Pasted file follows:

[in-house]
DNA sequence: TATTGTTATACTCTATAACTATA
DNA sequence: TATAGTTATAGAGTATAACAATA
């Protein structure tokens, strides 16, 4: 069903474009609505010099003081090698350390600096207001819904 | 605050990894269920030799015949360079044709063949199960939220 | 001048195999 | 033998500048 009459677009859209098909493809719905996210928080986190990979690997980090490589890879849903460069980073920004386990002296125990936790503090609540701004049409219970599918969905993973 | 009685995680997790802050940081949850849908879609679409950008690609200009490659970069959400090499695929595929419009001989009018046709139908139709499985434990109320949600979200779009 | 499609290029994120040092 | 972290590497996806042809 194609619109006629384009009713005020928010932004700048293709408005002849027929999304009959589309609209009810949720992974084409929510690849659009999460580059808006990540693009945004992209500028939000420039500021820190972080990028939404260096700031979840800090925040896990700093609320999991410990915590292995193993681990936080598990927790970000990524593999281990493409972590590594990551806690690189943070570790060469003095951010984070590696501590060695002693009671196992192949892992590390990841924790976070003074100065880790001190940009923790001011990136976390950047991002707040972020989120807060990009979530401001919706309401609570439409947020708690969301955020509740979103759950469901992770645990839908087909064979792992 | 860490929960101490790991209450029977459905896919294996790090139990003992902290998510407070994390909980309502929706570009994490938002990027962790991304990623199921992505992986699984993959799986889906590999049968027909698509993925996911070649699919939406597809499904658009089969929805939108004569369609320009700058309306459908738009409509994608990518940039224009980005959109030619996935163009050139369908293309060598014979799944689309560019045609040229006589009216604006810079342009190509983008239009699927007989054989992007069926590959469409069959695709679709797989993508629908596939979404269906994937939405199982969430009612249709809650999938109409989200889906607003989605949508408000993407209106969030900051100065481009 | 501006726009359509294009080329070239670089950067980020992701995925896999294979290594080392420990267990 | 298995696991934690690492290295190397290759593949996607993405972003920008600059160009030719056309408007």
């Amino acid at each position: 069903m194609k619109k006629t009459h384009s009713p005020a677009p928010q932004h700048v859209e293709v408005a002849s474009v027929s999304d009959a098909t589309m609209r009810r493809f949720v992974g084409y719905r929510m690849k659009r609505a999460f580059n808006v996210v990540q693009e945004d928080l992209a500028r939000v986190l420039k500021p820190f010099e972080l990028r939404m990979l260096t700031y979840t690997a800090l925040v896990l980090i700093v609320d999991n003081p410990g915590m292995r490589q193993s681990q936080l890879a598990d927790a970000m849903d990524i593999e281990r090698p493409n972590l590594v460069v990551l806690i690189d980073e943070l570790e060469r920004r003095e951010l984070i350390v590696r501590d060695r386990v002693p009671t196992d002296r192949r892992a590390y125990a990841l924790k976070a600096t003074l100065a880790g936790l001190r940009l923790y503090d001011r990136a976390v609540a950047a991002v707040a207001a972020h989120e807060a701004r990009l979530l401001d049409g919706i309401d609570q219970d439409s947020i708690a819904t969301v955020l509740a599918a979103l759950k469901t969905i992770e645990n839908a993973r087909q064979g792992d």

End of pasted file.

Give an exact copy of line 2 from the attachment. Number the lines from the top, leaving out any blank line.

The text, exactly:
DNA sequence: TATTGTTATACTCTATAACTATA